Paul says here that you are so interconnected with the local church that your suffering impacts the whole church. Even if you want your struggle to be simply yours it’s not. You can’t claim independence from the body. When you join the body of Christ your struggles are no longer merely your struggles. They belong to the church. It is selfish independence that tries to say otherwise.

Of course that’s never how it feels when we struggle. We are genuinely grieving and broken and hurting and frustrated and often consumed by these emotions. Add to this reality the fact that many people in the church can be judgmental, condemning, and hurtful. Sometimes they can let us down or worse. So, we guard ourselves from unwanted pain. We hold back because we don’t know what to expect. But in the end we don’t have this right if we are truly members of Christ’s church. We are part of his body and when one member suffers all suffer together.

So, what does this mean for your personal struggles? This reality has several important components to it.

First, it means you never suffer alone. We don’t need to announce all our struggles to the whole church (see, my previous post on confession), but we do need to include someone in it. We need help. We need encouragement. We need somebody to know. As part of the body of Christ I have an obligation to share my pain, to share my need, in order that others might be able to obey Christ and help me bear the load.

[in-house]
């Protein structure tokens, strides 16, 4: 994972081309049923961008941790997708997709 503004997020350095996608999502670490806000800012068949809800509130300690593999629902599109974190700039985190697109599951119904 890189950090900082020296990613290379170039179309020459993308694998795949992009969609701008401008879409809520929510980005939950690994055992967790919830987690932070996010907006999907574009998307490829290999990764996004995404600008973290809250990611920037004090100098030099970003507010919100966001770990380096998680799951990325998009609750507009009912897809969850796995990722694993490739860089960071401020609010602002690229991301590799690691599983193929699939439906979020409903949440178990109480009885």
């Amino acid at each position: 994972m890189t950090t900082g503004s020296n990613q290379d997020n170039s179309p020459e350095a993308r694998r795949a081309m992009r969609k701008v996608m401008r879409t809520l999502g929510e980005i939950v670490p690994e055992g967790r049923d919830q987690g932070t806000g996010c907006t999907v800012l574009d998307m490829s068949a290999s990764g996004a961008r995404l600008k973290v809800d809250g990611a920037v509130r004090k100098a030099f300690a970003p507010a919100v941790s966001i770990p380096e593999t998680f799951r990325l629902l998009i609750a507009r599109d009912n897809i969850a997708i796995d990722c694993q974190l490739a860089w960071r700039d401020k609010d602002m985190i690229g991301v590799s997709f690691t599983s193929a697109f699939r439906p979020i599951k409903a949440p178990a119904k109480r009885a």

Second, it means that I should take my struggles seriously. This is true particularly of sin. Because my sin is not simply my sin, it impacts the church, I need to take it very seriously. I am part of the body and when I struggle with temptation, when I struggle with outright rebellion it has implications for those around me. I am part of a family and no individual struggle is isolated from the rest of that family.

Thirdly, it means I have a responsibility to others too. There is a mutual reciprocity at work in the bearing of one another’s burdens. I get help but I am also to be ready to give help. As others meet my needs so I am to meet theirs. In fact Paul even states plainly that God comforts us in order that we might be able to comfort others (2 Cor. 1:3-5). Being part of the family of God means I have a responsibility to the rest of the family.

Your problems are not your own. That can be a scary realization for many of us, but it also has the potential to be incredibly freeing. I don’t have to wrestle alone. I don’t have to despair. I don’t have to worry that if I can’t make it I will be consigned to failure. When I recognize that my problems belong to my church it assures me that help and hope will come as I reach out. Rejoice, friends, your problems belong to your church.